The Surprising Story Of ‘Thomas Jefferson’s Qur’an’

Jefferson memorial in Washington DC

Source: NPR

Thomas Jefferson had a vast personal library reflecting his enormous curiosity about the world. Among his volumes: a Quran purchased in 1765 that informed his ideas about plurality and religious freedom in the founding of America.

In her book Thomas Jefferson’s Qur’an: Islam and the Founders, author Denise Spellberg draws parallels between the beliefs of the founding father and religious tolerance in the United States today.

“I think that there is anxiety about what Muslims believe, largely because people don’t understand Islam very well. I think that was also true in the 18th century,” Spellberg says. “It strikes me that Jefferson was theorizing for a future that included Muslims — not in spite of their religion, but because of it and because of his notion of universal civil rights.”

She sat down with All Things Considered host Arun Rath to discuss Jefferson’s Qur’an and the lasting impact of the third U.S. president’s views on religious freedom.

On how Jefferson came to have a Quran:

“He actually was a bibliophile from the beginning. He ordered this Quran in 1765, eleven years before he wrote the Declaration of Independence. He was a law student at the time, and he had the book shipped from England to Williamsburg, Va. … There’s an entry in the local newspaper because they were the booksellers for the time.

“Europeans, and Americans after them, in this period tended to be quite hostile toward Islam. And yet Jefferson was curious about the religion and law of Muslims, and that’s probably why he bought the Quran.”

On his views of religious freedom:

“Jefferson was unique in many ways. He criticized Islam as he did Christianity and Judaism. He talked about Islam as a religion that repressed scientific inquiry — a strange idea he got from Voltaire that wasn’t right — but … was able to separate his principles about Muslim religious liberty and civil rights from these inherited European prejudices about Islam.

Read further and listen to a 6 minute interview of the author

Additional Reading

President Thomas Jefferson — Was he a monotheist?

Keith Elison, the first Muslim USA Congressman taking oath on Jefferson’s copy of the Quran, in the picture you also see his wife and Ex. Speaker of the House Nancy Pelosi

7 replies

  1. If you want to maintain the status quo the Holy Prophet(Peace and Blessings Of Allah will forever rain upon him) would be excellent example to cite.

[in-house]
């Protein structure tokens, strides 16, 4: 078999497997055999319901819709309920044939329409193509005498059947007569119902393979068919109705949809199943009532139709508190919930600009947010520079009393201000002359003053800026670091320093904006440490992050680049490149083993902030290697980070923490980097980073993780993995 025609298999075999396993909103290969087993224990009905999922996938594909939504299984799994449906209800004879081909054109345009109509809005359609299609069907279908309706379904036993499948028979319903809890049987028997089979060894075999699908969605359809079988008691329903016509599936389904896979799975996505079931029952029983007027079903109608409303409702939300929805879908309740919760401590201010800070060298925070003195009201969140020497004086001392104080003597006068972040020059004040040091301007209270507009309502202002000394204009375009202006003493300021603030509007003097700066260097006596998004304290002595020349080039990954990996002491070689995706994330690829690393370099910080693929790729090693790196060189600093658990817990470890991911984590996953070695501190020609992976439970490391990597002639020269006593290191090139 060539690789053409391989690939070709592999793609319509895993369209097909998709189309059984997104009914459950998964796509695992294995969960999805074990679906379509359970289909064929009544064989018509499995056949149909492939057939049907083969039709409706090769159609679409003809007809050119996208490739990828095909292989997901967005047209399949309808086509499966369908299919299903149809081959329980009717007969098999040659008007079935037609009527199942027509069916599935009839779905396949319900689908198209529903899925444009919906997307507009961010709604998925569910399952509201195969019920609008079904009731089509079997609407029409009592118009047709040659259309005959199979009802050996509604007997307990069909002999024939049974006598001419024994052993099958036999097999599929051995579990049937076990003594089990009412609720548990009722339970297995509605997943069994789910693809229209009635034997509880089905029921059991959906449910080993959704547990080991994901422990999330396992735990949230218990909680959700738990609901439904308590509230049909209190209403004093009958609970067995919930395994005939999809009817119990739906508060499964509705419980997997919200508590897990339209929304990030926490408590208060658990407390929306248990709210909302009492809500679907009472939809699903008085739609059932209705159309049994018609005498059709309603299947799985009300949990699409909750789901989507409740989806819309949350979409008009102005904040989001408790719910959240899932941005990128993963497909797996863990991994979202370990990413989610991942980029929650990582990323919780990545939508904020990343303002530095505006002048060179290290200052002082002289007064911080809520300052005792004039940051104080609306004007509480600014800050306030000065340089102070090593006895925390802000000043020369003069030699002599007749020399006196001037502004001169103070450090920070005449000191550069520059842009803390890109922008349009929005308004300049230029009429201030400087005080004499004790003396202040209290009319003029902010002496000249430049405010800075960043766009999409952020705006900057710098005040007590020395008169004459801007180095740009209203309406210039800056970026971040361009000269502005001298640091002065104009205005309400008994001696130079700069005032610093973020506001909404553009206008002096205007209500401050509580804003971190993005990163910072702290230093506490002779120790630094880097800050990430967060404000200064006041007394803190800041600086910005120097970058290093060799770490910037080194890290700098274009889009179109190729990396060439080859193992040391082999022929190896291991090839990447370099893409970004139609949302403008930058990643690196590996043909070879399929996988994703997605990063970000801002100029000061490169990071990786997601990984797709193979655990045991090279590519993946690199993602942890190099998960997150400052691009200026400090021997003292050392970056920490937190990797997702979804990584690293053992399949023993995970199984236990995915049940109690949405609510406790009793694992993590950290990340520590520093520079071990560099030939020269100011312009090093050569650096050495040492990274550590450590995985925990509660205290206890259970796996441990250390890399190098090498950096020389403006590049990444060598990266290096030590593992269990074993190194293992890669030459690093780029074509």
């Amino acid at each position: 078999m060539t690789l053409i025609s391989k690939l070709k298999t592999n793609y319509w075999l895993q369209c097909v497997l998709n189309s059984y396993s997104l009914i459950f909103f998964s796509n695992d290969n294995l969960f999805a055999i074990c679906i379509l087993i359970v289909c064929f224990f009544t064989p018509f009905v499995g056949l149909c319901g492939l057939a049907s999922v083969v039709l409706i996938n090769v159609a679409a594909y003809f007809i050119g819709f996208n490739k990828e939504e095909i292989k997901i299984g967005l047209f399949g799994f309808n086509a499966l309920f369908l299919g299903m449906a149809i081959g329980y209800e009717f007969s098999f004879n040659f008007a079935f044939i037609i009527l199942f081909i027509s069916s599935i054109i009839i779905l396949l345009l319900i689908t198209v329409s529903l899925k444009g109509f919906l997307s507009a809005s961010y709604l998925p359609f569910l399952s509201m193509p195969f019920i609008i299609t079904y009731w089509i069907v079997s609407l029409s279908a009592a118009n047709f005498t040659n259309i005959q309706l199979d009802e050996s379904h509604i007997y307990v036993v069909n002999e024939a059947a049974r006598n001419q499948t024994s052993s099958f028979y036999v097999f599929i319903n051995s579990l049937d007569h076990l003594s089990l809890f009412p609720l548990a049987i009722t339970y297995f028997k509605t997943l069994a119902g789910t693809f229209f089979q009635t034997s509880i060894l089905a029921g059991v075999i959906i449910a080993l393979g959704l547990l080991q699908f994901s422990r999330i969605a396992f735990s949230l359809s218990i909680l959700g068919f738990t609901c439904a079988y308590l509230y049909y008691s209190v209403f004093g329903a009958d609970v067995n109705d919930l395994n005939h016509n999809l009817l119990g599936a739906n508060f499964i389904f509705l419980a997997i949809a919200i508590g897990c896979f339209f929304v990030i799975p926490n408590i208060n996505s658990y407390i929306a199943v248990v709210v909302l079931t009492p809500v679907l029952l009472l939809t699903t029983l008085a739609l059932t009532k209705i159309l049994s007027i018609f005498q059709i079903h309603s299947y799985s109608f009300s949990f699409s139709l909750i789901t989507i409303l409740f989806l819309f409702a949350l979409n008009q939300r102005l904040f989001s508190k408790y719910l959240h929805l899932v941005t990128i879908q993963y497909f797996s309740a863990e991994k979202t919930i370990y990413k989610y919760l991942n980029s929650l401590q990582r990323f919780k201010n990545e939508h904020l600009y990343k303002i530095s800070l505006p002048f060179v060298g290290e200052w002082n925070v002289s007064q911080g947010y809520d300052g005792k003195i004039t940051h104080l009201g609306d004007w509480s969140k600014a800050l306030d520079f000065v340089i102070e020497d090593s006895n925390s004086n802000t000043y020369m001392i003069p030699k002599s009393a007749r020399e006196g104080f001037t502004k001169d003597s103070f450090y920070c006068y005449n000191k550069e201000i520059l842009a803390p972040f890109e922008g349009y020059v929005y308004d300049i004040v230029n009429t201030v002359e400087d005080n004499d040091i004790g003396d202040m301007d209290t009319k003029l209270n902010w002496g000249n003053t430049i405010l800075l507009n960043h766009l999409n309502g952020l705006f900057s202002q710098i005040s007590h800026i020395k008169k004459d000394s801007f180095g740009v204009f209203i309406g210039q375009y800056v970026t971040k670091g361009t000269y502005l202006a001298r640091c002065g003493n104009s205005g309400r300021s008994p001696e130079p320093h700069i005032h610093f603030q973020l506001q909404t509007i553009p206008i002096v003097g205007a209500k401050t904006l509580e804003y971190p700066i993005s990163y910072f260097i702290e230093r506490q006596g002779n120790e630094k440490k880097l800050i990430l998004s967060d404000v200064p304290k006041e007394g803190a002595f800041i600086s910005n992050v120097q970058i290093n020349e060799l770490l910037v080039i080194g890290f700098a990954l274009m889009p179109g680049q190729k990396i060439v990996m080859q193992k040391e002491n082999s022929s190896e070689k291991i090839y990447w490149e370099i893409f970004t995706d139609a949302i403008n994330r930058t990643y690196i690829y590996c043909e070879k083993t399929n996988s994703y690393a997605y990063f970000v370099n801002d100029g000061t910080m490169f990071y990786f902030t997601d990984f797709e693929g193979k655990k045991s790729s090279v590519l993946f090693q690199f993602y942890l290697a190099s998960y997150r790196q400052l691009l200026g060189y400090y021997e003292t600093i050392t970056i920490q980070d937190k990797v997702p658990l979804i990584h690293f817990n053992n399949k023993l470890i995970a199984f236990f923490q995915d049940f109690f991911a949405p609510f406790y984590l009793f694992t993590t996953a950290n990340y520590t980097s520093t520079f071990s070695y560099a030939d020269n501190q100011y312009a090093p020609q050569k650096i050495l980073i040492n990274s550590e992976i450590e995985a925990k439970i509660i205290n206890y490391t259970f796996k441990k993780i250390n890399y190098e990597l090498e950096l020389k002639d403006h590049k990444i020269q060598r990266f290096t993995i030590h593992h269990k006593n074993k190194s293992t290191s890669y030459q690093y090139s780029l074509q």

2. President Thomas Jefferson was one of the key figures, leading from the Declaration of Independence to the Constitution of USA.

    The US Constitution has become the template for all the constitutions of the world.

    We should judge things by a Quranic criterion:

    He (Allah) sends down water from the sky, so that valleys flow according to their measure, and the flood bears on its surface swelling foam. And from that which they heat in the fire, seeking to make ornaments or utensils, comes out a foam similar to it. Thus does Allah illustrate truth and falsehood. Now, as to the foam, it goes away as rubbish, but as to that which benefits men, it stays on the earth. Thus does Allah set forth parables. (Al Quran 13:18)

  3. I am surprised by the comments of Ahmad Bashir on Thomas Jefferson. Yes, Jefferson had slaves, many of them, and after the death of his wife, he did sleep with a slave woman and produced children. But we should judge his actions by the norms of his time, and clearly civilized society the world over has changed. For that matter, reflecting the norms of the seventh century tribal society in Arabia, the Holy Koran has numerous references to slavery, including intercourse with slave women (e.g., 70:22). You are also allowed to marry your step daughters under certain conditions(4:24). We should not judge such actions by today’s norms.

  4. I agree that the practice is against the norms of today’s society almost everywhere in the world. But why don’t you look up the reference given (4:24) — I used the Penguin Classics version by N. J. Dawood.

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